Without plenty of fresh, clean, affordable water, our region’s farmers would no longer be able to grow the diverse and prolific bounty of produce that makes the Monterey Bay area one of the most important growing regions in the country. So, naturally, long before concerns about fracking surfaced, our farmers were quietly focused on conserving both the quantity and quality of their water. And in the last few years, they have redoubled their efforts.
“Farmers have been good stewards of the land,” says Phil Foster, whose Pinnacle Organics cultivates 250 acres in Hollister and San Juan Bautista and powers its operations with solar energy and biodiesel fuel. “They’re all keeping a close eye on their groundwater. We know it’s fragile, and we’re learning how to respond to it.”
Across the tri-county Monterey Bay region, the 3-year drought has both created new water problems for local farmers and ranchers and exacerbated long-term ones. As much as 80–90% of California’s water is estimated to go to agriculture, but it is still not enough. For years, farm wells (along with municipalities) in much of our region have drawn down underground aquifers at a faster rate than the rain has been recharging them. In recent years, farmers have even had to pump during traditionally rainy seasons, increasing costs and raising fears of aquifers drying up.
In the Pajaro and northern Salinas Valleys of Santa Cruz and Monterey Counties, this heavy pumping has caused salt water intrusion into aquifers that line the coast because as the water table fell, seawater entered to fill it. This is being slowed or stopped by pumping recycled water into these areas, but it hasn’t reversed the intrusion.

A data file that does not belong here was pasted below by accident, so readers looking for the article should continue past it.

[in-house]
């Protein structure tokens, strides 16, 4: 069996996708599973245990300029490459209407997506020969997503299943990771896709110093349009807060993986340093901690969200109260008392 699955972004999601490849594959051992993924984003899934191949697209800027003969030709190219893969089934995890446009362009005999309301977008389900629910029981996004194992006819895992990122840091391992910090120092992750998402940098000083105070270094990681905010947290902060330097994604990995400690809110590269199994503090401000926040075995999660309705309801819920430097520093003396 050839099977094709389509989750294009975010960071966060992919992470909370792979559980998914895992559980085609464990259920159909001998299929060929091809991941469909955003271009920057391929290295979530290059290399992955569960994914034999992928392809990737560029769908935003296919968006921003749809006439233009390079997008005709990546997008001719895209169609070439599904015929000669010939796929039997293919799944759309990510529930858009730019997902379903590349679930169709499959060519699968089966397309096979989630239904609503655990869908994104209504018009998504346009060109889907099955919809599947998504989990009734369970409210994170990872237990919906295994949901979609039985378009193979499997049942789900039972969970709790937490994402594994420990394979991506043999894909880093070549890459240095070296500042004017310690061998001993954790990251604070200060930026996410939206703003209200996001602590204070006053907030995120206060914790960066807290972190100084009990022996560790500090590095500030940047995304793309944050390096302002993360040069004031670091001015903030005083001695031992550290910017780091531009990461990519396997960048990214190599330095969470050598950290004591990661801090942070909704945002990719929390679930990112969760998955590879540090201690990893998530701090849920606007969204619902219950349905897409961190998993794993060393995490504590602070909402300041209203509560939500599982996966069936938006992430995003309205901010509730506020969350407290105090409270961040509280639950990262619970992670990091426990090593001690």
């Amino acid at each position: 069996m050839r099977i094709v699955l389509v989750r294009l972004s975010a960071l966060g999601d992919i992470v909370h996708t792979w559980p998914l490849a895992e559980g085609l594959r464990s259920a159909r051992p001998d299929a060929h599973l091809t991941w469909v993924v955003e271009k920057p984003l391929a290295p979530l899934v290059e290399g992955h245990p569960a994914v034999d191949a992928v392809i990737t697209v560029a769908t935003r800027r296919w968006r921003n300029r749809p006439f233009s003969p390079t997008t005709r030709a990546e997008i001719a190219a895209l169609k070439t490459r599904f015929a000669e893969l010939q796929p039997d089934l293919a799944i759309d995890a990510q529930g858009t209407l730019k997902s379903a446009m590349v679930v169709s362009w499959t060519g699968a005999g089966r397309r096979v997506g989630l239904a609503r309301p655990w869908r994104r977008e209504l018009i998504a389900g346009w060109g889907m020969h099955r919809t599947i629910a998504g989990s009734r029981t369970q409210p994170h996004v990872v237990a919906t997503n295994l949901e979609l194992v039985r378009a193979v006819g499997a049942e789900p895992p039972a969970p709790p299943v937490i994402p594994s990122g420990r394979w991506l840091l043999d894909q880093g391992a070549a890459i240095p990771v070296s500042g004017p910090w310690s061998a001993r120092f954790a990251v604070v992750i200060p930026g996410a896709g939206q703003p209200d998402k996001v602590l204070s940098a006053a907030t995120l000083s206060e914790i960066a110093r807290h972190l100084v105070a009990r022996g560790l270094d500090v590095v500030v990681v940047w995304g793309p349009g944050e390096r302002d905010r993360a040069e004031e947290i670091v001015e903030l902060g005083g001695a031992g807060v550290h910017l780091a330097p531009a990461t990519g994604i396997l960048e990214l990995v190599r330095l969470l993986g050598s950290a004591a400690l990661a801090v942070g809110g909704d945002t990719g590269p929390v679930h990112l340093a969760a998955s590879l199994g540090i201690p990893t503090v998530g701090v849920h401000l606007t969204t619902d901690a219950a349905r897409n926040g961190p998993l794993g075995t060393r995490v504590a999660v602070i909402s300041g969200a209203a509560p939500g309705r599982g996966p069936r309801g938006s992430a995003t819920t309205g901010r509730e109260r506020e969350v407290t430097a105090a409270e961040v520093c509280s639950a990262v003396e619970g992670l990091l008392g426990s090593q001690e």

San Benito County is a little different. One of the driest regions of our area, it had long had access to federal Central Valley Project water that came from snowmelt in the Sierras. But for the last decade, that water has been cut back, and this year, the SBC water district received no new CVP water for its farmers, although it was able to offer them some that it had been able to store—for a price. And that, in turn, has forced farmers in the county to be dependent on their wells.
As in parts of Monterey and Santa Cruz Counties, this has caused the water table to drop, but instead of contaminating wells with seawater, it has caused increased concentrations of naturally occurring salts and other minerals in some well water, making it less suitable for certain crops, like lettuce, unless diluted with rainwater or recycled water. Dick Peixoto, owner of Lakeside Organic Gardens in Watsonville, in 1996 changed his farm from conventional farming to organic, a move he says saved his century-old family business and reduced his water consumption, as organic practices are by nature conservationist.
For example, the organic farming method of improving soil quality by planting cover crops and adding other organic soil amendments and employing crop rotation naturally helps boost the soil’s ability to capture and retain precious water. And this retention also reduces harmful runoff into our watersheds, as does organic farmers’ avoidance of toxic chemical fertilizers, pesticides and herbicides.
Limiting his water use was a priority for Peixoto long before the current crisis. “We’ve been working on cutting our water use for the past 20 years,” he explains. “We don’t furrow [flood irrigate] our lettuce, and now we grow the whole crop on one acre foot [of water].
That’s 40,000 pounds of lettuce that we used to need 3–4 acre feet to produce.” Peixoto also makes ample use of cover crops and other organic matter to build his soil’s holding capacity, and while he still uses sprinklers on certain crops (broccoli and cauliflower are examples of produce that need it), he’s switched to more water-conserving drip irrigation for many others.